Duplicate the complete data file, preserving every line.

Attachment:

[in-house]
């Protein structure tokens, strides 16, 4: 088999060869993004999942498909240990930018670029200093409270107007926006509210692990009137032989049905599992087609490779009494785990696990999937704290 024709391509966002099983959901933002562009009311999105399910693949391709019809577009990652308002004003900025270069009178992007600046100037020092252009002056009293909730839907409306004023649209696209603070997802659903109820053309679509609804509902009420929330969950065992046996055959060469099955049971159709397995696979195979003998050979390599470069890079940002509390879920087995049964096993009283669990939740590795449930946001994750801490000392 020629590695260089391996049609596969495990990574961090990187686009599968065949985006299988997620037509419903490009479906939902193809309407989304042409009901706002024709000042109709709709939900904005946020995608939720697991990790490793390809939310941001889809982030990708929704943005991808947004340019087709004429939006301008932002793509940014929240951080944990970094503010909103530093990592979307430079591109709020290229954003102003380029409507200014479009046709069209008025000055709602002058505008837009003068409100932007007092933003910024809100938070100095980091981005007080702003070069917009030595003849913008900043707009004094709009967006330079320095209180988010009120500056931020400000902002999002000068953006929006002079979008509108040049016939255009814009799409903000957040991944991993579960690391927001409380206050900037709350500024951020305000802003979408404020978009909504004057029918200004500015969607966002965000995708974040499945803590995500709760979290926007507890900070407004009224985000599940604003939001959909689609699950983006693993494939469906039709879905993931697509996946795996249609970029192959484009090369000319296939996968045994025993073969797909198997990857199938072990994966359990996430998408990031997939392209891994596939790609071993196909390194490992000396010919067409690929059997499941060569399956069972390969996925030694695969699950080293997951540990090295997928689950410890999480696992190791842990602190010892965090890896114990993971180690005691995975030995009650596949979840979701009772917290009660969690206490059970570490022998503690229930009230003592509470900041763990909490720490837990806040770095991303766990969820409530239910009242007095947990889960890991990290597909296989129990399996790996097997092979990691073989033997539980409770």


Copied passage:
[in-house]
């Protein structure tokens, strides 16, 4: 088999060869993004999942498909240990930018670029200093409270107007926006509210692990009137032989049905599992087609490779009494785990696990999937704290 024709391509966002099983959901933002562009009311999105399910693949391709019809577009990652308002004003900025270069009178992007600046100037020092252009002056009293909730839907409306004023649209696209603070997802659903109820053309679509609804509902009420929330969950065992046996055959060469099955049971159709397995696979195979003998050979390599470069890079940002509390879920087995049964096993009283669990939740590795449930946001994750801490000392 020629590695260089391996049609596969495990990574961090990187686009599968065949985006299988997620037509419903490009479906939902193809309407989304042409009901706002024709000042109709709709939900904005946020995608939720697991990790490793390809939310941001889809982030990708929704943005991808947004340019087709004429939006301008932002793509940014929240951080944990970094503010909103530093990592979307430079591109709020290229954003102003380029409507200014479009046709069209008025000055709602002058505008837009003068409100932007007092933003910024809100938070100095980091981005007080702003070069917009030595003849913008900043707009004094709009967006330079320095209180988010009120500056931020400000902002999002000068953006929006002079979008509108040049016939255009814009799409903000957040991944991993579960690391927001409380206050900037709350500024951020305000802003979408404020978009909504004057029918200004500015969607966002965000995708974040499945803590995500709760979290926007507890900070407004009224985000599940604003939001959909689609699950983006693993494939469906039709879905993931697509996946795996249609970029192959484009090369000319296939996968045994025993073969797909198997990857199938072990994966359990996430998408990031997939392209891994596939790609071993196909390194490992000396010919067409690929059997499941060569399956069972390969996925030694695969699950080293997951540990090295997928689950410890999480696992190791842990602190010892965090890896114990993971180690005691995975030995009650596949979840979701009772917290009660969690206490059970570490022998503690229930009230003592509470900041763990909490720490837990806040770095991303766990969820409530239910009242007095947990889960890991990290597909296989129990399996790996097997092979990691073989033997539980409770």